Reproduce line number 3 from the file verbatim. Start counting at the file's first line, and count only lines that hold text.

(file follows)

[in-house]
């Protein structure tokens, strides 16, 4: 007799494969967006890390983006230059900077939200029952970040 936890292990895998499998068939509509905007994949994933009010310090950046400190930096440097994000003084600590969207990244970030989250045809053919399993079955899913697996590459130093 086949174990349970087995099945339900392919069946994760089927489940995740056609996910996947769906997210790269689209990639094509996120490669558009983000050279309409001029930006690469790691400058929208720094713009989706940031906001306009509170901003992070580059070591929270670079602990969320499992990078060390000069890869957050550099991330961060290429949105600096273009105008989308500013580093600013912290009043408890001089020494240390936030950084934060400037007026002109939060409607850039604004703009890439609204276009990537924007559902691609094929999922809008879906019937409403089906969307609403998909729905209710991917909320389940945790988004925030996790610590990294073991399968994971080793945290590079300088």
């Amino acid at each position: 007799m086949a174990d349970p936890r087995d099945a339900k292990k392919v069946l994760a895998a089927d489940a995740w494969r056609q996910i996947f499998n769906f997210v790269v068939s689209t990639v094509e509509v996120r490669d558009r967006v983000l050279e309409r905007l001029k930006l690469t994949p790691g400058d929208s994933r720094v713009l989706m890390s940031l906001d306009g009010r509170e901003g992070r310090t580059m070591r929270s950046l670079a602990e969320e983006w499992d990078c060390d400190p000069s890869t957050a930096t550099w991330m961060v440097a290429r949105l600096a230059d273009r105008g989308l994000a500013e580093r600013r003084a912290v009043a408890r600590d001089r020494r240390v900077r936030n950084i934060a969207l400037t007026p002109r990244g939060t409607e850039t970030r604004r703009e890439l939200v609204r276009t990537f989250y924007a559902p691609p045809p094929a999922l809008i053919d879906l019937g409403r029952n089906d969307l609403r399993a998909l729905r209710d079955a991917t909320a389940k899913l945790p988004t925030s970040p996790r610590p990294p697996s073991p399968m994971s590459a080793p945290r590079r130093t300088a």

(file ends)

């Amino acid at each position: 007799m086949a174990d349970p936890r087995d099945a339900k292990k392919v069946l994760a895998a089927d489940a995740w494969r056609q996910i996947f499998n769906f997210v790269v068939s689209t990639v094509e509509v996120r490669d558009r967006v983000l050279e309409r905007l001029k930006l690469t994949p790691g400058d929208s994933r720094v713009l989706m890390s940031l906001d306009g009010r509170e901003g992070r310090t580059m070591r929270s950046l670079a602990e969320e983006w499992d990078c060390d400190p000069s890869t957050a930096t550099w991330m961060v440097a290429r949105l600096a230059d273009r105008g989308l994000a500013e580093r600013r003084a912290v009043a408890r600590d001089r020494r240390v900077r936030n950084i934060a969207l400037t007026p002109r990244g939060t409607e850039t970030r604004r703009e890439l939200v609204r276009t990537f989250y924007a559902p691609p045809p094929a999922l809008i053919d879906l019937g409403r029952n089906d969307l609403r399993a998909l729905r209710d079955a991917t909320a389940k899913l945790p988004t925030s970040p996790r610590p990294p697996s073991p399968m994971s590459a080793p945290r590079r130093t300088a």